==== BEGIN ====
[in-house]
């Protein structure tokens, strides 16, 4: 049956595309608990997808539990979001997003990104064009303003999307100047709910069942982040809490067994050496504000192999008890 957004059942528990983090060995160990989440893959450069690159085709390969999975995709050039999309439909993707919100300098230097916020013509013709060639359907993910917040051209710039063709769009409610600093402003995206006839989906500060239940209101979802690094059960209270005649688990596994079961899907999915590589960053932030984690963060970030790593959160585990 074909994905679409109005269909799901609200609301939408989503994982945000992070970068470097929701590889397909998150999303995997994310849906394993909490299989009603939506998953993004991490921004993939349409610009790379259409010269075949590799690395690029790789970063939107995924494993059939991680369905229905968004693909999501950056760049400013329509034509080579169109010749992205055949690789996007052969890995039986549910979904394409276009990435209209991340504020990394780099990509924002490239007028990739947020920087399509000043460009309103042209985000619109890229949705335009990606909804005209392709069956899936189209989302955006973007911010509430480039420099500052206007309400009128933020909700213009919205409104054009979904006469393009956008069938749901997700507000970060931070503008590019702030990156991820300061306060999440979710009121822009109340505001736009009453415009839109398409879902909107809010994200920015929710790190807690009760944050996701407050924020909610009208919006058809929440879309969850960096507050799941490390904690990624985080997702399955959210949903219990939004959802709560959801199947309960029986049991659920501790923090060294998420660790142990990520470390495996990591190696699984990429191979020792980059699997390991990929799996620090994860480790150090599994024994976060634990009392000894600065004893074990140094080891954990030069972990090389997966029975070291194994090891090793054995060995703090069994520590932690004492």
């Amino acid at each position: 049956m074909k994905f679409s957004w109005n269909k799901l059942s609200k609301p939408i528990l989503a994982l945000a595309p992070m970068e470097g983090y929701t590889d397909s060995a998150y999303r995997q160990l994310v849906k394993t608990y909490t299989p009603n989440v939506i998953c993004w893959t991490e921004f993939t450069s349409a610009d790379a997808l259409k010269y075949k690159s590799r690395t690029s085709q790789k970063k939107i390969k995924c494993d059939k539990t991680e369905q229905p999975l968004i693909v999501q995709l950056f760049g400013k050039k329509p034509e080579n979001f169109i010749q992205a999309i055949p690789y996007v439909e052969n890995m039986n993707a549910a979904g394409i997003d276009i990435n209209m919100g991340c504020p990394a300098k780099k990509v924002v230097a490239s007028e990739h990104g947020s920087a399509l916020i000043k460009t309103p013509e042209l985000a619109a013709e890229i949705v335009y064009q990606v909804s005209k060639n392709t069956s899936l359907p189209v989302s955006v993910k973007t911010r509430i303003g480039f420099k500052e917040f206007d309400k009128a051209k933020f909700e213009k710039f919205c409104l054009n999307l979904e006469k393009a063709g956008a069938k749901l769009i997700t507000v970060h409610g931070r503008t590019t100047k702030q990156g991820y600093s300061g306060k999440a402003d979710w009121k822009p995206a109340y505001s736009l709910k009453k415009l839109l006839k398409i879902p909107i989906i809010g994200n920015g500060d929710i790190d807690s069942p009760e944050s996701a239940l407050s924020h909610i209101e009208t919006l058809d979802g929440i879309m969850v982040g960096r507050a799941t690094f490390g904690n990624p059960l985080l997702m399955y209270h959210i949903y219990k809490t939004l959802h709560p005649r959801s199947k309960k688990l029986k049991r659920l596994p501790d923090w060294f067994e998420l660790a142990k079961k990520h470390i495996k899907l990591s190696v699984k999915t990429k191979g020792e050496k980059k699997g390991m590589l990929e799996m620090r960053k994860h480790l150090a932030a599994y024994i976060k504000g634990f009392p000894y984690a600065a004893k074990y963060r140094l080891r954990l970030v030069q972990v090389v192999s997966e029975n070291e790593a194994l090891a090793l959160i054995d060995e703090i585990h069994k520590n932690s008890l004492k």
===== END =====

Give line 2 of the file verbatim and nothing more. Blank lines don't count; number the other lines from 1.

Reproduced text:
């Protein structure tokens, strides 16, 4: 049956595309608990997808539990979001997003990104064009303003999307100047709910069942982040809490067994050496504000192999008890 957004059942528990983090060995160990989440893959450069690159085709390969999975995709050039999309439909993707919100300098230097916020013509013709060639359907993910917040051209710039063709769009409610600093402003995206006839989906500060239940209101979802690094059960209270005649688990596994079961899907999915590589960053932030984690963060970030790593959160585990 074909994905679409109005269909799901609200609301939408989503994982945000992070970068470097929701590889397909998150999303995997994310849906394993909490299989009603939506998953993004991490921004993939349409610009790379259409010269075949590799690395690029790789970063939107995924494993059939991680369905229905968004693909999501950056760049400013329509034509080579169109010749992205055949690789996007052969890995039986549910979904394409276009990435209209991340504020990394780099990509924002490239007028990739947020920087399509000043460009309103042209985000619109890229949705335009990606909804005209392709069956899936189209989302955006973007911010509430480039420099500052206007309400009128933020909700213009919205409104054009979904006469393009956008069938749901997700507000970060931070503008590019702030990156991820300061306060999440979710009121822009109340505001736009009453415009839109398409879902909107809010994200920015929710790190807690009760944050996701407050924020909610009208919006058809929440879309969850960096507050799941490390904690990624985080997702399955959210949903219990939004959802709560959801199947309960029986049991659920501790923090060294998420660790142990990520470390495996990591190696699984990429191979020792980059699997390991990929799996620090994860480790150090599994024994976060634990009392000894600065004893074990140094080891954990030069972990090389997966029975070291194994090891090793054995060995703090069994520590932690004492």